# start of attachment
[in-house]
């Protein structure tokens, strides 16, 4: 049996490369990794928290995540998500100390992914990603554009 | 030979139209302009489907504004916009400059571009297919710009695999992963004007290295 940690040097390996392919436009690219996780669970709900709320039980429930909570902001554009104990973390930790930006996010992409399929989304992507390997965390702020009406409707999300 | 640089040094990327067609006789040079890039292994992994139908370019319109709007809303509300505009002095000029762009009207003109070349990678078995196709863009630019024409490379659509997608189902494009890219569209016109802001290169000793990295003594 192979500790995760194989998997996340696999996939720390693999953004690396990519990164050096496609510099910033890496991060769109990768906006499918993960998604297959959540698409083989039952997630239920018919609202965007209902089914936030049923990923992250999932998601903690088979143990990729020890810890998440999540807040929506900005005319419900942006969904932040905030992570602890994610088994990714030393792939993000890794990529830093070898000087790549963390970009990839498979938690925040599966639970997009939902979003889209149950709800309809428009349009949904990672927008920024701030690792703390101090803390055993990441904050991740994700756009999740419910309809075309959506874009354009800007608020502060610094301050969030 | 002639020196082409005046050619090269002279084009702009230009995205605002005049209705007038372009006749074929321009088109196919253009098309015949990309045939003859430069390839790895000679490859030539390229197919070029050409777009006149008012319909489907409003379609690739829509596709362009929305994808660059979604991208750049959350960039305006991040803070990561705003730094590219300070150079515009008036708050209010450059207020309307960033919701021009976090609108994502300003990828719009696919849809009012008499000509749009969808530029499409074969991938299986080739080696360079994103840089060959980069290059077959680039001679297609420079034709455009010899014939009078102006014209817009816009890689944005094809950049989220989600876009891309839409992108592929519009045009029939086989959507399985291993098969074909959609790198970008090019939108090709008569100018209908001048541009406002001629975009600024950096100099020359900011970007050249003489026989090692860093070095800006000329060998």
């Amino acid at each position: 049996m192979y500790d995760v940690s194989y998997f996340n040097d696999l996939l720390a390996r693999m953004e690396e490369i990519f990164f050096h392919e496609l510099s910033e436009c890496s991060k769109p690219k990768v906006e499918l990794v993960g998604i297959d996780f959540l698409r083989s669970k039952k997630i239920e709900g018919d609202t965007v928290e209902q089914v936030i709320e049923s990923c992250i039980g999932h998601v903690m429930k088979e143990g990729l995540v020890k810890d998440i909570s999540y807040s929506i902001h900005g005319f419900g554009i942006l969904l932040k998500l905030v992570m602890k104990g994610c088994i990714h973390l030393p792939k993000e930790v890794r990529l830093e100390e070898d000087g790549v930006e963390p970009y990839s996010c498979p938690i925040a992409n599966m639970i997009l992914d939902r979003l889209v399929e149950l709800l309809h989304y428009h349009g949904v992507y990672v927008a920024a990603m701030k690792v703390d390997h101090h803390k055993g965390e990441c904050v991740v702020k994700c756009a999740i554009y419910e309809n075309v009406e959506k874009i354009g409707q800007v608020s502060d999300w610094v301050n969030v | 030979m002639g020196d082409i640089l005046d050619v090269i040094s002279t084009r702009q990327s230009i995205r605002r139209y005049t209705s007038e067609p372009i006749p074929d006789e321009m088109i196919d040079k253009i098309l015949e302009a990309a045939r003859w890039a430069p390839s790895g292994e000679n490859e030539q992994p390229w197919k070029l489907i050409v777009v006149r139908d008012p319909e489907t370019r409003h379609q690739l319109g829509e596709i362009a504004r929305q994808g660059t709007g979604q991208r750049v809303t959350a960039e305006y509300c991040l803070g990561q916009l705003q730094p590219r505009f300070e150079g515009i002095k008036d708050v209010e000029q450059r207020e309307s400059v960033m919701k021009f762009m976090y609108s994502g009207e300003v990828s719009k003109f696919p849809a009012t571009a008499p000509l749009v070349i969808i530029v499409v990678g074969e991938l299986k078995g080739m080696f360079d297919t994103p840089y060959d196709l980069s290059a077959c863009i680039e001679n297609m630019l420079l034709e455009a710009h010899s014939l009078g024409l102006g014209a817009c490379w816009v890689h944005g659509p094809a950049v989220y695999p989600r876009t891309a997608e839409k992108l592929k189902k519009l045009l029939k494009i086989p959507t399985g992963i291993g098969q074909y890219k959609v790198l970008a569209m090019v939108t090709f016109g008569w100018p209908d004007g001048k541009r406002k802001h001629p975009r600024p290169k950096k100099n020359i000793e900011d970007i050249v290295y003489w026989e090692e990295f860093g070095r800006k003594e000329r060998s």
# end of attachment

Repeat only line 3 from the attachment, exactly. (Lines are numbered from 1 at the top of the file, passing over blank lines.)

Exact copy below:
């Amino acid at each position: 049996m192979y500790d995760v940690s194989y998997f996340n040097d696999l996939l720390a390996r693999m953004e690396e490369i990519f990164f050096h392919e496609l510099s910033e436009c890496s991060k769109p690219k990768v906006e499918l990794v993960g998604i297959d996780f959540l698409r083989s669970k039952k997630i239920e709900g018919d609202t965007v928290e209902q089914v936030i709320e049923s990923c992250i039980g999932h998601v903690m429930k088979e143990g990729l995540v020890k810890d998440i909570s999540y807040s929506i902001h900005g005319f419900g554009i942006l969904l932040k998500l905030v992570m602890k104990g994610c088994i990714h973390l030393p792939k993000e930790v890794r990529l830093e100390e070898d000087g790549v930006e963390p970009y990839s996010c498979p938690i925040a992409n599966m639970i997009l992914d939902r979003l889209v399929e149950l709800l309809h989304y428009h349009g949904v992507y990672v927008a920024a990603m701030k690792v703390d390997h101090h803390k055993g965390e990441c904050v991740v702020k994700c756009a999740i554009y419910e309809n075309v009406e959506k874009i354009g409707q800007v608020s502060d999300w610094v301050n969030v | 030979m002639g020196d082409i640089l005046d050619v090269i040094s002279t084009r702009q990327s230009i995205r605002r139209y005049t209705s007038e067609p372009i006749p074929d006789e321009m088109i196919d040079k253009i098309l015949e302009a990309a045939r003859w890039a430069p390839s790895g292994e000679n490859e030539q992994p390229w197919k070029l489907i050409v777009v006149r139908d008012p319909e489907t370019r409003h379609q690739l319109g829509e596709i362009a504004r929305q994808g660059t709007g979604q991208r750049v809303t959350a960039e305006y509300c991040l803070g990561q916009l705003q730094p590219r505009f300070e150079g515009i002095k008036d708050v209010e000029q450059r207020e309307s400059v960033m919701k021009f762009m976090y609108s994502g009207e300003v990828s719009k003109f696919p849809a009012t571009a008499p000509l749009v070349i969808i530029v499409v990678g074969e991938l299986k078995g080739m080696f360079d297919t994103p840089y060959d196709l980069s290059a077959c863009i680039e001679n297609m630019l420079l034709e455009a710009h010899s014939l009078g024409l102006g014209a817009c490379w816009v890689h944005g659509p094809a950049v989220y695999p989600r876009t891309a997608e839409k992108l592929k189902k519009l045009l029939k494009i086989p959507t399985g992963i291993g098969q074909y890219k959609v790198l970008a569209m090019v939108t090709f016109g008569w100018p209908d004007g001048k541009r406002k802001h001629p975009r600024p290169k950096k100099n020359i000793e900011d970007i050249v290295y003489w026989e090692e990295f860093g070095r800006k003594e000329r060998s």